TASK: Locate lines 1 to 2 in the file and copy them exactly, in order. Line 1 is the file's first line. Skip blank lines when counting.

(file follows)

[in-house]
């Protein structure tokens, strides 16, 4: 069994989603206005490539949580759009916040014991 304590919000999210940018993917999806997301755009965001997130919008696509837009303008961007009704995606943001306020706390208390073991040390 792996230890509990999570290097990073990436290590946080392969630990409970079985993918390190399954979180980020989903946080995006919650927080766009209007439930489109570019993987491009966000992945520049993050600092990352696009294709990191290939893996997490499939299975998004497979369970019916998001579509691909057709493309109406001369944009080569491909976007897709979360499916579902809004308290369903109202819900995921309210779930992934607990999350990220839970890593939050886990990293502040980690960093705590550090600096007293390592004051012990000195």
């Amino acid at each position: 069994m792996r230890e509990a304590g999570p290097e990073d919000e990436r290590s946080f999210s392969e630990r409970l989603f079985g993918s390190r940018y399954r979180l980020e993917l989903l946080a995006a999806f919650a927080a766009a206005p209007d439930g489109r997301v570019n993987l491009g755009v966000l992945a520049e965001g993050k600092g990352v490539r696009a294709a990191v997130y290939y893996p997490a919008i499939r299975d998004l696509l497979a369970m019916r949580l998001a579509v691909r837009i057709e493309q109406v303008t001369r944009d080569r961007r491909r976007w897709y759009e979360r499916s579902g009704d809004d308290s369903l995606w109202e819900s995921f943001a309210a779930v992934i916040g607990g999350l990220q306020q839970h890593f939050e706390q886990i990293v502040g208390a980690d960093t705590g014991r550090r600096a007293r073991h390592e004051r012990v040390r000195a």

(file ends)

[in-house]
């Protein structure tokens, strides 16, 4: 069994989603206005490539949580759009916040014991 304590919000999210940018993917999806997301755009965001997130919008696509837009303008961007009704995606943001306020706390208390073991040390 792996230890509990999570290097990073990436290590946080392969630990409970079985993918390190399954979180980020989903946080995006919650927080766009209007439930489109570019993987491009966000992945520049993050600092990352696009294709990191290939893996997490499939299975998004497979369970019916998001579509691909057709493309109406001369944009080569491909976007897709979360499916579902809004308290369903109202819900995921309210779930992934607990999350990220839970890593939050886990990293502040980690960093705590550090600096007293390592004051012990000195």